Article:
(part 1 is here)
(part 2 is here)
(part 3 is here)
(part 4 is here)
I’ve been in the Engineering Excellence (EE) team at Microsoft for nearly five years now, and the time has flown by. The job is completely different from a typical test role, yet almost all I talk about is testing. I’ve used my time in this group to continue to learn about testing, but to this day, I still miss the ebb and flow of adrenaline that comes from working on a shipping product.
The first big project assigned to me in EE was to design a course for our senior testers. I had no idea what I was doing, but I after talking to dozens of people around the company and receiving some critical help from some of my new peers, I ended up with a course that has been well received for going on five years now, and is relatively unchanged from the original. This work led to a ton of research over the last five years on growth paths for testers (one output of that research is in my pnsqc paper from 2009). I think of the work I’ve done in EE, this work on growth and career paths for testers is what I’m most proud of.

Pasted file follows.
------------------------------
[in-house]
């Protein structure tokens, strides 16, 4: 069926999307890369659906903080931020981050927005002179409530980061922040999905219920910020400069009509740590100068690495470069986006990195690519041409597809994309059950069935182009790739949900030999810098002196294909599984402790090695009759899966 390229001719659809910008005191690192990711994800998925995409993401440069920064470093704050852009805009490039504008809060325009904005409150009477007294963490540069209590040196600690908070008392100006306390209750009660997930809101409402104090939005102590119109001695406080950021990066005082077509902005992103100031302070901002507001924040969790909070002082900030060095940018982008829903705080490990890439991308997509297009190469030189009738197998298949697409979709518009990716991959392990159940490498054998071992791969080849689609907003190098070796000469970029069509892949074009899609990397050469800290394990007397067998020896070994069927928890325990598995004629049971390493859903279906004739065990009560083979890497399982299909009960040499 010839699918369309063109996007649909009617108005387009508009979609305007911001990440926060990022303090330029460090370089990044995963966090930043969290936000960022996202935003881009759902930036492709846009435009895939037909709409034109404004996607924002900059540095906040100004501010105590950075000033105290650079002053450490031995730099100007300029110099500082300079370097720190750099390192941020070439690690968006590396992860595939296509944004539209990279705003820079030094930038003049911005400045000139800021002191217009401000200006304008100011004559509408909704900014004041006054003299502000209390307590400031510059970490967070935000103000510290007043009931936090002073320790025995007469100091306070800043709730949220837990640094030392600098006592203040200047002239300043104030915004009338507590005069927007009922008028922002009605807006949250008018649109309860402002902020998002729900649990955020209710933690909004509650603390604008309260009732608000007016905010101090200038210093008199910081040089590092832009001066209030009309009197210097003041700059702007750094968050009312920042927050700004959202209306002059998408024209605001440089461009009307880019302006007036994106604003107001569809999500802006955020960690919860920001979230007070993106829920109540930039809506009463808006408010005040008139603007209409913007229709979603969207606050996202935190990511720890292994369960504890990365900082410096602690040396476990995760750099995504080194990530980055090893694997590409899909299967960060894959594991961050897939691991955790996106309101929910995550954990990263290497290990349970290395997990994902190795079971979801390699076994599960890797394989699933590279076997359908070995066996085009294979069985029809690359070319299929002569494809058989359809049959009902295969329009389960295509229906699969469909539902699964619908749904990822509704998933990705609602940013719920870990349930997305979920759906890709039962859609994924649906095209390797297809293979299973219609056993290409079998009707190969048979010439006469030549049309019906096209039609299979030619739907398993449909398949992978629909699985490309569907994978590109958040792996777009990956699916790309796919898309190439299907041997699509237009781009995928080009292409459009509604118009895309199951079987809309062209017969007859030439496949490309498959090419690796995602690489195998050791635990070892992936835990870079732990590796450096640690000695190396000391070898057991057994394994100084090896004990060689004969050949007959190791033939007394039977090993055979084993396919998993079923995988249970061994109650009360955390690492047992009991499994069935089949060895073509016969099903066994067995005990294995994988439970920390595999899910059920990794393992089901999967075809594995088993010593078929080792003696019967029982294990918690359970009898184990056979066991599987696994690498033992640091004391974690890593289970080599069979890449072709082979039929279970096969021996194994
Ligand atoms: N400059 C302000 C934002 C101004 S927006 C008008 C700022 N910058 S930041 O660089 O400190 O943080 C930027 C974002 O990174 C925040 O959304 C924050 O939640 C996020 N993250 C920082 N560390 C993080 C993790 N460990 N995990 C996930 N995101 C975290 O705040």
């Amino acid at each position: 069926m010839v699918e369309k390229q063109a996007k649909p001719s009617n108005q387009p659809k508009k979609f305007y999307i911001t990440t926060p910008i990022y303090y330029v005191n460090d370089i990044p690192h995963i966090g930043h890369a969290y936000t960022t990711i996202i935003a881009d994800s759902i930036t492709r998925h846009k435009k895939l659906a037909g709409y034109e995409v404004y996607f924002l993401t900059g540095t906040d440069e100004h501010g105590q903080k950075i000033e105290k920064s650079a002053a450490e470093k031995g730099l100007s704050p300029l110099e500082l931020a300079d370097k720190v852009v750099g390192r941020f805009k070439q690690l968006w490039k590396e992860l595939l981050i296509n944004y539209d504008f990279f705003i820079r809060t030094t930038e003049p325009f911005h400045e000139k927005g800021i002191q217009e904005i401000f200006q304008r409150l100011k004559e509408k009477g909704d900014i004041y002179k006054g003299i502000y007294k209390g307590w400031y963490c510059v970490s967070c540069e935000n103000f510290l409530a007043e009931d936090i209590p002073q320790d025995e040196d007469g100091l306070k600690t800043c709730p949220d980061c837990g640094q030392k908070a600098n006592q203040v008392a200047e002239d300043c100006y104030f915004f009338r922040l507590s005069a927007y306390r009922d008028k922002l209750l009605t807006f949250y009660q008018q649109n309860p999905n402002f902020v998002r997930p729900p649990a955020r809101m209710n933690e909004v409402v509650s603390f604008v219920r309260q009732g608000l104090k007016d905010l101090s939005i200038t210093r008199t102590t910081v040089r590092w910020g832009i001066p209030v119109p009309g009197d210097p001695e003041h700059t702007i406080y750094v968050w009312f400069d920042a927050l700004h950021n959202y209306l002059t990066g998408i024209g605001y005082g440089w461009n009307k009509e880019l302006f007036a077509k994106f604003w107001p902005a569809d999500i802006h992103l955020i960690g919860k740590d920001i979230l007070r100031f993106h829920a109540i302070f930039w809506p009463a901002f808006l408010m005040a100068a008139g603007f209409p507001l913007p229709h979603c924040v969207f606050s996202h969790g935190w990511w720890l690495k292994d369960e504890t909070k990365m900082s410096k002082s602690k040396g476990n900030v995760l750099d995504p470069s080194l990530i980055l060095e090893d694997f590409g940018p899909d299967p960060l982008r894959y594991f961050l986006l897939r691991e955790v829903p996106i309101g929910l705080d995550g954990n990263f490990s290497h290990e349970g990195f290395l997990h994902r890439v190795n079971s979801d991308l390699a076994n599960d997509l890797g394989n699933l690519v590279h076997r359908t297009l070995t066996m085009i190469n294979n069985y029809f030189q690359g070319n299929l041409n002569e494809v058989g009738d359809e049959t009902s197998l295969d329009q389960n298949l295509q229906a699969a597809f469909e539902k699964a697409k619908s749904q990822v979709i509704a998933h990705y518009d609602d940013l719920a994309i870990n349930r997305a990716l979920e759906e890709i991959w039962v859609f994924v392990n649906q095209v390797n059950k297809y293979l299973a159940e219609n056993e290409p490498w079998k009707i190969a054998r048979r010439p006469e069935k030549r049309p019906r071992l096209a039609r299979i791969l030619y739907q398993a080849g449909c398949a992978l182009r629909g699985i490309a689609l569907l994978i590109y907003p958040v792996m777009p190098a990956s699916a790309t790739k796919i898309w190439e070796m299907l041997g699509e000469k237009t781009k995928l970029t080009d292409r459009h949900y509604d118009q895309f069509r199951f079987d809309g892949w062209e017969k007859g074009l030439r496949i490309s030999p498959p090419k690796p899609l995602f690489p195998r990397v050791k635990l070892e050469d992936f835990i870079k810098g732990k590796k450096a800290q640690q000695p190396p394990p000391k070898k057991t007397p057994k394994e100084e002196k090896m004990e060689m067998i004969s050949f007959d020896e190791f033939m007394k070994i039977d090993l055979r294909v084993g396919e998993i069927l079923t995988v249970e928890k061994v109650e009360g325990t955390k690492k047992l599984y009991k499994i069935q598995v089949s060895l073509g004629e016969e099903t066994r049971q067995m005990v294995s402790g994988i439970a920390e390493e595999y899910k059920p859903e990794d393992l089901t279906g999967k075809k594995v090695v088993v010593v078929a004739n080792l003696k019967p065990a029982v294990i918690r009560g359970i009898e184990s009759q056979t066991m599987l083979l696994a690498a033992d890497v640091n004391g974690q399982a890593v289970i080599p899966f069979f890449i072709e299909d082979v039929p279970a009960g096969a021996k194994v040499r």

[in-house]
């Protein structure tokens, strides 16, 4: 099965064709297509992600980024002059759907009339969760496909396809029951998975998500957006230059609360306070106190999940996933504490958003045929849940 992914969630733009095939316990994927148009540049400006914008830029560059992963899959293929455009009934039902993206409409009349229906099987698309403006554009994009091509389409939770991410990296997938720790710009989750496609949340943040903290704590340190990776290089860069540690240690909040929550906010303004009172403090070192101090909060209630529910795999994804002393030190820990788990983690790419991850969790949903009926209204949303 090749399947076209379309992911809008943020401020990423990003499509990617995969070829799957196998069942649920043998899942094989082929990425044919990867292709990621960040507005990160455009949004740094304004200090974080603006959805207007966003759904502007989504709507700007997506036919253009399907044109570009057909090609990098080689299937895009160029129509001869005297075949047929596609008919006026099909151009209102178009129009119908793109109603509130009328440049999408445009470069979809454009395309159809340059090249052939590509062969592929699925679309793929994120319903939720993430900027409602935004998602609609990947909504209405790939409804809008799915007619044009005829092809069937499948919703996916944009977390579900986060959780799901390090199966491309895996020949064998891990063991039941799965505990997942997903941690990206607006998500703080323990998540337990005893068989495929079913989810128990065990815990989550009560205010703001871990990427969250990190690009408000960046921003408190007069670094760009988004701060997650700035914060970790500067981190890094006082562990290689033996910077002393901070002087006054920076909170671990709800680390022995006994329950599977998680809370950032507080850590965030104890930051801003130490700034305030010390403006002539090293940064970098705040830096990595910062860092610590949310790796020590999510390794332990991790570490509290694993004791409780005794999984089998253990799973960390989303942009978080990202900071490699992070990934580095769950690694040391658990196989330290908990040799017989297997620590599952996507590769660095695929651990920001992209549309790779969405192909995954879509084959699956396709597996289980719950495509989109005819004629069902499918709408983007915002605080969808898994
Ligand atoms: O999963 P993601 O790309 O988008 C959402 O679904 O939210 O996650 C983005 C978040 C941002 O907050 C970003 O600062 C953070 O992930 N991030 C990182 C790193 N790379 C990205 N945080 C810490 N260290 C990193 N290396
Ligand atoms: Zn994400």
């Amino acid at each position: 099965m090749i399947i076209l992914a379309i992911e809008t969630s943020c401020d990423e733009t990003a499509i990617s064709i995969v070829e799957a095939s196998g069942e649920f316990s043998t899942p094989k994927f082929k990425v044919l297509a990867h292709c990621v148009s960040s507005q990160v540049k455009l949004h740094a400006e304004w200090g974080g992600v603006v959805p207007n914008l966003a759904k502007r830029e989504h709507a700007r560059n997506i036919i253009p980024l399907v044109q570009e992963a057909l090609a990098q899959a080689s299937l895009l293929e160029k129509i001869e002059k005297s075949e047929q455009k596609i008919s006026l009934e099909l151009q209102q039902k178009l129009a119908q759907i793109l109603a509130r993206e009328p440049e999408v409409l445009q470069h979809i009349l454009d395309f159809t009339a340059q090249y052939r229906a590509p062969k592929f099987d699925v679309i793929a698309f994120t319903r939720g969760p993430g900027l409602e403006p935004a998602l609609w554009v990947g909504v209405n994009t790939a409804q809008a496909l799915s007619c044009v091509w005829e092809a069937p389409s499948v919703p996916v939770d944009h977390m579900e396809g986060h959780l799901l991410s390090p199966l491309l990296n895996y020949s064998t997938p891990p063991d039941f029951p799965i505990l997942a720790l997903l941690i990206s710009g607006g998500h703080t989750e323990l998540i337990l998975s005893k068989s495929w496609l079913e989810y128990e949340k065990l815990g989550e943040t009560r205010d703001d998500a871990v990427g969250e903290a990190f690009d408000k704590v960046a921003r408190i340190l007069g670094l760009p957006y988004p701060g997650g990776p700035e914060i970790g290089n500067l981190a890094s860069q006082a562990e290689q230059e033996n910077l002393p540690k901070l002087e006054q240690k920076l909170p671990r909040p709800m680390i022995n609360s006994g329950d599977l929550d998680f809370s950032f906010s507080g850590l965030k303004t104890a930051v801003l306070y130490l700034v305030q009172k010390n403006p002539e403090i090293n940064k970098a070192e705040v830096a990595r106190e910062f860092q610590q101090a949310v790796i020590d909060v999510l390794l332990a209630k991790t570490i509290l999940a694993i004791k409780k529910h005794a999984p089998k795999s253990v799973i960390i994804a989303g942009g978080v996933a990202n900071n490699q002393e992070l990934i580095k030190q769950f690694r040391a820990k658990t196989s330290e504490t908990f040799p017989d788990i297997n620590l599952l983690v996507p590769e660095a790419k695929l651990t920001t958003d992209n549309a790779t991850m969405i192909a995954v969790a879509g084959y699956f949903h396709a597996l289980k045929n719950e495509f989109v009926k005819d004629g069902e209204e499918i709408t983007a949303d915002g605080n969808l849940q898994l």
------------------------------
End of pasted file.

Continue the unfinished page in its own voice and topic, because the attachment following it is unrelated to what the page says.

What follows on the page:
About a year and a half after joining EE, my manager left to join another team at Microsoft. Less than another year later my “new” manager left and I, for some reason, decided to step into the director role on the EE team. I’ve never been completely comfortable in a manager role, but after some long talks with my peers (soon to be employees) about the move, I decided to give it a shot. The core of my work didn’t change much, but I did spend more time on “overhead” – budgets, scheduling, etc. I’ve had a chance to learn a lot in this role, and a chance to work with test leaders all across the company.
I’ve also used my time in EE to study. I’ve probably read a hundred books about testing, management, and leadership; taught dozens of classes and given more internal talks than I can count. I’ve spoken externally as much as I can handle, and wrote more about testing than I ever imagined I could. All in all, I have a lot to be proud of about the last few years of my career.
What will the future bring for me?
I’ll tell you later.